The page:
General Motors Tuesday showed off their restoration progress on the 1 millionth Corvette which fell into the National Corvette Museum sinkhole in February 2014. This is the first time the car has been seen by the public since it left the museum in April of this year. They plan to have all of the work completed in time to return it to the NCM for their 21st birthday celebration Labor Day weekend.
On July 2nd, 1992 a white on red convertible Corvette rolled off the end of the Bowling Green assembly line. It was a milestone in the history of Corvette – the 1 millionth car built. Its colors mimicked the original 1953 Corvettes and the event was celebrated by the likes of Duntov, McLellan, and others. When the National Corvette Museum opened up a couple years later, it was inevitable that this car would be inside. Then on February 12th, 2014, another chapter was written in the cars’ history when it became one of the eight cars swallowed up by the now famous sinkhole. Roughly 3 weeks later on March 5th the car was exhumed from its rocky grave and displayed alongside the other 7 recovered cars. In April of this year the 1 millionth Corvette was delivered to Warren, MI where GM would oversee the restoration of this significant vehicle.
The restoration update took place in the Mechanical Assembly portion of the GM Design building. Mechanical Assembly is special area used for unique projects like concept car builds and restoration and maintenance of cars from the GM Heritage Collection. The room is neat and tidy like an operating room. The walls are covered with photos of the great GM styling and production cars of the past. It was a natural fit for the sink hole Corvettes to get repaired here. The 1 millionth Corvette sat centered in the room between the 1959 Corvette Stingray racer and the Buick Y Job concept. Many of the damaged pieces removed from the car were displayed alongside chunks of rocks and stones taken from inside the car. Many of those parts still wore the red Kentucky soil in which they were buried.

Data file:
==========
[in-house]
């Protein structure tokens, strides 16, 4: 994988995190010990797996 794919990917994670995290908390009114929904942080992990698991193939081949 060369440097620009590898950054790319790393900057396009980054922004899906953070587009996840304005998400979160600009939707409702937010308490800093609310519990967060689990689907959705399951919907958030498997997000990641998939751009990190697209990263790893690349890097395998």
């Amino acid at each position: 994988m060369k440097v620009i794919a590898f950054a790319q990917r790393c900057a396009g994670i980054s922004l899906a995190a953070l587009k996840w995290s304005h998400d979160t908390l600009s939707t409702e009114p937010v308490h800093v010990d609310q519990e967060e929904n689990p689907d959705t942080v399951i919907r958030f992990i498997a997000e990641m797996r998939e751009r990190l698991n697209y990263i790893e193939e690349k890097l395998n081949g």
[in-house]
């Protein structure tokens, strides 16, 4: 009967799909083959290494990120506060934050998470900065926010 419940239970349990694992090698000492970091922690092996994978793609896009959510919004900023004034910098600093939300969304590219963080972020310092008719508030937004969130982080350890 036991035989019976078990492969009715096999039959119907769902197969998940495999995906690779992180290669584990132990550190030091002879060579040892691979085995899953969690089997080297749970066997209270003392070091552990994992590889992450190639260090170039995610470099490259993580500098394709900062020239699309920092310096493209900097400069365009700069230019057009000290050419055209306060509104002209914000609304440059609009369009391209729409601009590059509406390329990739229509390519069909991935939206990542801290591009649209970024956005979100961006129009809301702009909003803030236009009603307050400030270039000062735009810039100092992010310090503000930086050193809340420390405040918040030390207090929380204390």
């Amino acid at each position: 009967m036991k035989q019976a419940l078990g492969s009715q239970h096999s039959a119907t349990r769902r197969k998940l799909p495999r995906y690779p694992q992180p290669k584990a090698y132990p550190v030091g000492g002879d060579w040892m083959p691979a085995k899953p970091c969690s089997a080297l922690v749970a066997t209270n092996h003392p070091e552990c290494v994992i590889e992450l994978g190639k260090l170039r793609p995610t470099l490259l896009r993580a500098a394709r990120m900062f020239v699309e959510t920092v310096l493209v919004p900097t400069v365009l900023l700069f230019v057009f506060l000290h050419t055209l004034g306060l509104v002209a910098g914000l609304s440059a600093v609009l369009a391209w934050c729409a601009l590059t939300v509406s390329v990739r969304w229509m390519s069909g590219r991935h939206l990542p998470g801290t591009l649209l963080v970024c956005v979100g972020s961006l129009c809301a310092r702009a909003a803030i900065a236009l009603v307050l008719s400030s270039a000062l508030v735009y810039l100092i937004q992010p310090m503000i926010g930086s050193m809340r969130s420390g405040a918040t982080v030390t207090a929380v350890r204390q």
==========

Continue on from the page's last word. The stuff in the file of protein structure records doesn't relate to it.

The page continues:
GM’s Vice President of Design Ed Welburn, Mechanical Assembly boss David Bolognino, and the repair team led an informal discussion through the progress to date and the next steps in the journey.
The process of resurrecting the 1 millionth Corvette about half way done. The frame has been straightened and the windshield frame has been returned it is original position. It now holds new glass. The vehicle is largely dissembled ready for each of the teams to complete their work. The emphasis is to save as many of the original pieces as possible. Only fix what needs it and preserve the history that was made back in early July 1992. This isn’t just a matter of straightening and repainting parts. It’s about saving all of the hundreds of signatures on the car that are the names of all of the line workers who helped assemble it. The names are everywhere: under the rear deck, the wheel wells, and even the floor boards. As an example only 1 portion of 1 of the passenger seat bolsters will be replaced. The remainder of the seat will be steamed and carefully cleaned in order to return the leather to its original condition. A portion of the dash will be rebuilt around a signature and then wrapped in new leather which will match the original. A ton of work has been completed on the car and a ton still remains.
The plan is to return the car to the National Corvette Museum for the 21st Birthday event this coming Labor Day weekend. What a better birthday gift than to get back one of the most significant Corvettes of time.
Here’s closer look at the current state of the 1 millionth Corvette produced.
The National Corvette Museum was also there to check on the progress of the 1 Millionth Corvette’s restoration and they shared this video:
General Motors to Restore the 1992 ‘One Millionth’ Corvette Rescued from Sinkhole
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